Add one:

Mary Vargas (77502) Pasadena, Texas:
Mary Vargas’ journey to earn her GED started seven years ago after dropping out of school at age 15 to marry. Her four children and husband came first. Although she never gave up, sometimes there were gaps in her ability to attend classes because of work. In September 2012, she earned her GED. No one could be more proud than her Harris County Department of Education teacher Margie Dobbins.

Throughout the years as a mother, Vargas served as soccer coach, organized fundraisers for school and chaperoned on band trips. In times of need during Hurricane Rita and Ike, she volunteered at the Red Cross and Salvation Army.

As Vargas earned one of 37 honors at HCDE on Dec. 12, 2012, she dreams big. She will become a counselor or motivational speaker. With education, the sky’s the limit.

Wilfredo Lopez Guevara (77091) Houston, Texas:
Wilfredo was born in Honduras and received schooling through the fifth grade. He worked afterward to earn a living for his family and migrated to Houston five years ago. As a construction worker, he sends much of his wages to his family in Honduras.

In class, Wilfredo progresses through English as a second language courses and teacher Osias Mendoza appreciates his leadership. He reminds classmates of assignments deadlines and collects books and assignments without being asked. In group activities, he initiates the role of leader.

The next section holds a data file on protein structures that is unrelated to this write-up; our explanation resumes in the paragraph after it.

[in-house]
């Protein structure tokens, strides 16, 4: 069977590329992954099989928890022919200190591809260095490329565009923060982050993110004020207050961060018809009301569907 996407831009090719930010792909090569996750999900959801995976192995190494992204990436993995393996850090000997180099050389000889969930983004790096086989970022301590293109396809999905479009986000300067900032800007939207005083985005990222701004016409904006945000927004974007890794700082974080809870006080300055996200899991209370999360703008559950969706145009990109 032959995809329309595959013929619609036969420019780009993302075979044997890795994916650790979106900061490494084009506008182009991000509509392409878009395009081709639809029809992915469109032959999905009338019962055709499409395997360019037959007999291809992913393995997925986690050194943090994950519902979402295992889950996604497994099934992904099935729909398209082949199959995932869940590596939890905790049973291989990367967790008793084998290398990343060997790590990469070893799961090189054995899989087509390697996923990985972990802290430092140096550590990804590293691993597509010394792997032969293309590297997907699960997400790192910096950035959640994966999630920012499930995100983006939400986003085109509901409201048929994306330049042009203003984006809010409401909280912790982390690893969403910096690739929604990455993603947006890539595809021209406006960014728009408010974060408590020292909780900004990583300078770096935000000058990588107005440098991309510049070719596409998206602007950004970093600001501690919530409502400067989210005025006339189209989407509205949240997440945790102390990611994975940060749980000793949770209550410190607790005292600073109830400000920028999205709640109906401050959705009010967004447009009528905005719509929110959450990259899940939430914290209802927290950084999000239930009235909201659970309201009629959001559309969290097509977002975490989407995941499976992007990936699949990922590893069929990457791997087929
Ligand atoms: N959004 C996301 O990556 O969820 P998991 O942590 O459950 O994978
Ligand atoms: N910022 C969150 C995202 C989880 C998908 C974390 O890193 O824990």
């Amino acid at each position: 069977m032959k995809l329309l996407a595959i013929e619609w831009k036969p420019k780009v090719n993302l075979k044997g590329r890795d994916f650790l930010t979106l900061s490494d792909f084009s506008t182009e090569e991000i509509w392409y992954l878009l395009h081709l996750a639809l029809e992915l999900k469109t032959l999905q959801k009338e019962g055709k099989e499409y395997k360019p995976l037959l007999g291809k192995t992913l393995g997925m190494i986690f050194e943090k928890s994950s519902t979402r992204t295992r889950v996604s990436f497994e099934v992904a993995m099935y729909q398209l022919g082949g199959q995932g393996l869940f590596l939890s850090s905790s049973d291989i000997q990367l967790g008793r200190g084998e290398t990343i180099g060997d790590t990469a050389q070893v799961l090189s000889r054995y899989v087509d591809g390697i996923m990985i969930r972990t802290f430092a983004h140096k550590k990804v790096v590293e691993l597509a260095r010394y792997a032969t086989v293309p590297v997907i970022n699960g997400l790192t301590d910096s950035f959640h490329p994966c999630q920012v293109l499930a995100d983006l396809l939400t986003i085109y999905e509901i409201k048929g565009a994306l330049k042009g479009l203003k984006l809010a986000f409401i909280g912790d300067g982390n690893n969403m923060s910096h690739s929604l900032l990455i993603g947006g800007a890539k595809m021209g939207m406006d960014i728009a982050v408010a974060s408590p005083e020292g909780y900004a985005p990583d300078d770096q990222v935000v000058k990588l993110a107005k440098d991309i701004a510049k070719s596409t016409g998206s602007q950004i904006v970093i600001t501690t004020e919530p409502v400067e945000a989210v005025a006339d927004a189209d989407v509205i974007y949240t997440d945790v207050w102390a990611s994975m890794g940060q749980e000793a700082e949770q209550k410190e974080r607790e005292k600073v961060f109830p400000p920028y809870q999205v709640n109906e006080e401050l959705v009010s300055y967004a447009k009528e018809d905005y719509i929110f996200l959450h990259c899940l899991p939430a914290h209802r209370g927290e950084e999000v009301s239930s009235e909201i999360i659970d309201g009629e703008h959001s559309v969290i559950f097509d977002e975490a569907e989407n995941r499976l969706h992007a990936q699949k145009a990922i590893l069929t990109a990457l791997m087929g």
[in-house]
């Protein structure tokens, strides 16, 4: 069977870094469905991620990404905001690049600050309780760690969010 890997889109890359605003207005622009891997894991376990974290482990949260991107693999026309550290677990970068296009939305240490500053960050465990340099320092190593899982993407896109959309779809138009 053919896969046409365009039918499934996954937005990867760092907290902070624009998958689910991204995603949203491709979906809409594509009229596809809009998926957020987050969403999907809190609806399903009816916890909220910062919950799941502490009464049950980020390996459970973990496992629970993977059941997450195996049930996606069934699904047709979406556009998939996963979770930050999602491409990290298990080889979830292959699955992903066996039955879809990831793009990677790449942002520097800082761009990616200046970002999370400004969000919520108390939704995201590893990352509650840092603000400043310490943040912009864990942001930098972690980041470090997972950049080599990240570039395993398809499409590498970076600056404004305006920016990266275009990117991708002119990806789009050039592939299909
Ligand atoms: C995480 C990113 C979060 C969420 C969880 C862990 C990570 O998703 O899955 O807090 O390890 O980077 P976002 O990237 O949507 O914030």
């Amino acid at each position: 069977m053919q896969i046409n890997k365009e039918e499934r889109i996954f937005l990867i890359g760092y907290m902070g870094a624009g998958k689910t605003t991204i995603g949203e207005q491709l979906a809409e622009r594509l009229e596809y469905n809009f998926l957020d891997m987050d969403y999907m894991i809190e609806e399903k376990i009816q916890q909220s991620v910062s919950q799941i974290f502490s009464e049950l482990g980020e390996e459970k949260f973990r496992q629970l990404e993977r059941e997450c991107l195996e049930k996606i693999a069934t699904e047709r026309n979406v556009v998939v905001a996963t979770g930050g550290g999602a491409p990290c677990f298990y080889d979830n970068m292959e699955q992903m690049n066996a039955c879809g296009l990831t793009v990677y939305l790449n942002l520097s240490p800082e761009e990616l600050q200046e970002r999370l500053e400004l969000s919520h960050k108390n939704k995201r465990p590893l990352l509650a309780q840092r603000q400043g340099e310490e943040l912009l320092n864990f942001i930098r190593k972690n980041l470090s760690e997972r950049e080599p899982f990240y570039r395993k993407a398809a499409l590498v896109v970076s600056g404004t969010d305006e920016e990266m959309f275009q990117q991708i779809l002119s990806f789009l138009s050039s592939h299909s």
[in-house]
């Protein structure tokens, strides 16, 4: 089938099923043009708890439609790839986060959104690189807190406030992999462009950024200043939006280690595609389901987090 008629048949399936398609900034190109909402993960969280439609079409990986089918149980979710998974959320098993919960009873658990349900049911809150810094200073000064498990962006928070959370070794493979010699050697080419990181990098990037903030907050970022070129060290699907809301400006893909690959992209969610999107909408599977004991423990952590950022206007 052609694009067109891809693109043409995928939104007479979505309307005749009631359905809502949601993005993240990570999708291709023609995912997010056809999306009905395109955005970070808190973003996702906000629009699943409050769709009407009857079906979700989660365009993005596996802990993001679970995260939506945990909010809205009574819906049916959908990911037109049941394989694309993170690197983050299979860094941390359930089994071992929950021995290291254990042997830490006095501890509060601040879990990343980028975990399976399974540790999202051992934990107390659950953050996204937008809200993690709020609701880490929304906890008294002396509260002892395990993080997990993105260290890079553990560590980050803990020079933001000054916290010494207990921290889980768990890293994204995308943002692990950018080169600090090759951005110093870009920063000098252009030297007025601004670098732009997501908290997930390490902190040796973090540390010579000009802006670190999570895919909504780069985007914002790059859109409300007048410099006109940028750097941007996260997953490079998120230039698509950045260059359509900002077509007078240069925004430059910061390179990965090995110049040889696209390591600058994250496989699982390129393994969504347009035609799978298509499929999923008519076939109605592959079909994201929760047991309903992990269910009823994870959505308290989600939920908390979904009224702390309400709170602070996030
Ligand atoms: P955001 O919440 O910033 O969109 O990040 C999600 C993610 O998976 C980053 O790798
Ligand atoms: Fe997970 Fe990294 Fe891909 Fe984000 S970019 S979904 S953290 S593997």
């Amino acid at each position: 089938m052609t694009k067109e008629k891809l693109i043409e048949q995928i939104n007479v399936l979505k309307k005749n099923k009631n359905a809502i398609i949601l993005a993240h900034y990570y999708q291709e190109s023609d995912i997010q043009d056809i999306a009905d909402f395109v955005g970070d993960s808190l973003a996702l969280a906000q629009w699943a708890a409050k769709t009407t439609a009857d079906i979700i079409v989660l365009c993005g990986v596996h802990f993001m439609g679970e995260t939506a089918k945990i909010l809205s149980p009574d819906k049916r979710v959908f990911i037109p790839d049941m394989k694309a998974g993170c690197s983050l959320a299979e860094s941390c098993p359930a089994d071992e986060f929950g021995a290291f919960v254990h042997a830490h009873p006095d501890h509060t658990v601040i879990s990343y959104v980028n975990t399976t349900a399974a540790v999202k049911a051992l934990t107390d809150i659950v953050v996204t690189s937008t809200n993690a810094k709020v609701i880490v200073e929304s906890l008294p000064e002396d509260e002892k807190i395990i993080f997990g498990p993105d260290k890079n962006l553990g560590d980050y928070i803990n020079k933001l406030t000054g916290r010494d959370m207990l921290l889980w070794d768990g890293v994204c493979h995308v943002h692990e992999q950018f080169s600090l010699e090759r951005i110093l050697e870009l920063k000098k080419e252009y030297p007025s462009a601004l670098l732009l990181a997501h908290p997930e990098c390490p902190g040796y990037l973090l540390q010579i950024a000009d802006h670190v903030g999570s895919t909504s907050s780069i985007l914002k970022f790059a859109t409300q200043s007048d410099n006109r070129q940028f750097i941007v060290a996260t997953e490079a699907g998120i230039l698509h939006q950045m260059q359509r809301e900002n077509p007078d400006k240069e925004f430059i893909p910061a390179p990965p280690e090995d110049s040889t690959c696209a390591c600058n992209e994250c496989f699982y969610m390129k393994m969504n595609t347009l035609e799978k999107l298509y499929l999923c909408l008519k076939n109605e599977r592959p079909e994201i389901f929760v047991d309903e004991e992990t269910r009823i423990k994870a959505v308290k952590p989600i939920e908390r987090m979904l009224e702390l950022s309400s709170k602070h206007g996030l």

“Continuing my education has improved my belief in myself,” he said. “My father always tells me that if I get a good education, I will be successful. My parents are the special people that encouraged me to continue my education.”

Veronica Vazquez-Mota (77043) Spring Branch:
Growing up in Mexico was difficult for Veronica Vazquez Mota as her father abandoned the family when she was 5. She continued through school until 10th grade and moved to Houston in 2002.

As mother to four children, she also works in the evenings at a local hospital. At the urging of her children, she enrolled in ESL classes to communicate with their teachers. Today she has progressed to the low-intermediate level of language proficiency.

As a leader, Vazquez-Mota coordinates PTA meetings and fundraisers for her children’s schools.“My future plans are many, but the main ones are to work with two languages, earn more money and send my children to a university,” she said.

Two HCDE teachers nominated Vazquez-Mota for the award because of her commitment to education and helping others: Sandra Stevens and Simone Chiles.

Add two:

Bao Chi Hoang (77072) Alief: